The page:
What is diastasis recti & how is it diagnosed?
Diastasis recti is the separation of the rectus abdominis muscles (AKA the six-pack muscles) as a result of pregnancy. Pregnancy causes diastasis recti because of the expansion of the uterus required to house the baby. All women experience some level of diastasis recti during the third trimester or immediately postpartum.
How does it impact women’s daily lives?
Diastasis can make daily tasks more difficult due to abdominal weakness. It can also cause:
- Distended abdomen
- Pelvic floor weakness
- Pain in the lower back
What are the risk factors for diastasis recti severity?
The severity of separation which occurs depends on factors such as genetics, activity levels prepartum and time between pregnancies. The time between pregnancies can increase the severity of diastasis recti if muscles and connecting tissue have not had sufficient time to heal post-pregnancy. The amount of separation does not equal to the severity of the condition. Women can have little separation but experience more symptoms associated with diastasis recti and similarly women who have large separation can have no issues with diastasis recti.
Can people recover naturally?
All pregnancies and diastasis recti events are different, so recovery is highly variable. Some women naturally recover well from diastasis recti postpartum. However, many women still have symptoms over one year postpartum and find that their abdominal muscles do not function properly. In certain cases surgery can be recommended to treat diastasis recti, however, appropriate individualised rehabilitation from an accredited exercise physiologist (AEP) can provide a less invasive pathway to recovery in many cases. It should be noted that diastasis recti is a completely normal part of pregnancy and post-partum recovery but that some individuals will require additional support in their recovery.
How is diastasis recti diagnosed?
An AEP or pelvic physiotherapist assesses for diastasis recti using a simple technique that can be attempted at home. An individual should follow these steps:
- Lay on your back with your knees, keeping your feet on the floor.
- Place two or three fingers horizontally across your belly button and slowly lift your head and shoulders off the floor.
- If you observe your abdominal muscles separate in this movement, this is evidence of diastasis recti.
A health professional will also measure how many centimetres of separation are present.
How can an exercise physiologist help with diastasis recti?
AEP’s assist with various conditions related to pregnancy and postpartum including diastasis recti. An AEP will work with you to create a targeted exercise program that is safe for both you and your baby. Every woman and every pregnancy is different so it is important exercise is structured around your personal goals and the stage you are currently in with your pregnancy.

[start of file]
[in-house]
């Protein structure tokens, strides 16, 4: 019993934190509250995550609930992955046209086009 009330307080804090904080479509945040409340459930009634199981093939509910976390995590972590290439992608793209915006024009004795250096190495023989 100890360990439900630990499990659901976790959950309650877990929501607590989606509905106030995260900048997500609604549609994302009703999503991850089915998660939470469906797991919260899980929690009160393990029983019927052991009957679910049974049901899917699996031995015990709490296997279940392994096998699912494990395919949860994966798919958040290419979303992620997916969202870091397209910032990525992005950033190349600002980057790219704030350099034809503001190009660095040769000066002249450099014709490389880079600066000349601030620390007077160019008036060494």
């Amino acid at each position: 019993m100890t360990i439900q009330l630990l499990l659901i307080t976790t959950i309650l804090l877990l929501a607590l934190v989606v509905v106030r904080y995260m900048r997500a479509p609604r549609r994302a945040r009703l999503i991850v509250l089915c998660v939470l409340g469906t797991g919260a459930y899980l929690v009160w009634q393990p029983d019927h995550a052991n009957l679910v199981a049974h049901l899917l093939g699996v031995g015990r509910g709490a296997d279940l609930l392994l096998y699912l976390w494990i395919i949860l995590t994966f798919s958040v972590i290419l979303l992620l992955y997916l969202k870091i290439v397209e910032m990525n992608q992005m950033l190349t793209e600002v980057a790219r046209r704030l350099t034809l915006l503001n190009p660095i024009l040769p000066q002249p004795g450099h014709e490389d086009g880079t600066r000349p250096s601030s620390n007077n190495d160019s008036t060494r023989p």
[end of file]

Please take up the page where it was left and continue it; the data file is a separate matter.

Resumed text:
Using exercise as treatment of diastasis recti can begin early in pregnancy. Exercise during pregnancy and decreasing sedentary time leads to improved health outcomes for both the mother and the baby. Research shows that regular exercise to activate deep core stabilising muscles reduces diastasis recti during pregnancy and improves the ease of treatment of diastasis recti postpartum. This has the co-benefit of improving mental health and quality of life postpartum.
Exercise during recovery from diastasis recti should be progressive, starting with simple exercises and gradually increasing movement as recovery progresses. Early exercises may include breathing exercises that incorporate the diaphragm like those done in mediation and yoga. These exercises can begin shortly after birth. Progressively incorporating movements with breathing such as toe touches from tabletop position and glute bridges are beneficial too. These types of exercises are done in Pilates and reformer Pilates. An AEP can continue to work with you postpartum to assist you to treat your diastasis recti and safely return to exercises you enjoyed before pregnancy such as running, high-intensity training or lifting heavy weights. They can also work with you to help you safely perform everyday tasks that may be made more difficult due to diastasis recti such as walking upstairs, lifting your baby from the floor, or putting your baby in the car.
Can compression garments help with diastasis recti?
Compression tights are great for supporting muscle recovery from diastasis recti. Wearing compression tights is recommended during the first eight weeks post-partum to assist with the treatment of diastasis recti. Different types of compression tights can be worn for different stages of pregnancy and postpartum. SRC Health has a variety of compression garments that can be worn during pregnancy and postpartum. They are approved by the Therapeutic Goods Administration, come in different lengths and colours and can be found here:
Find out more about how an exercise physiologist can work with you at the different stages of your pregnancy, get in touch with the team here.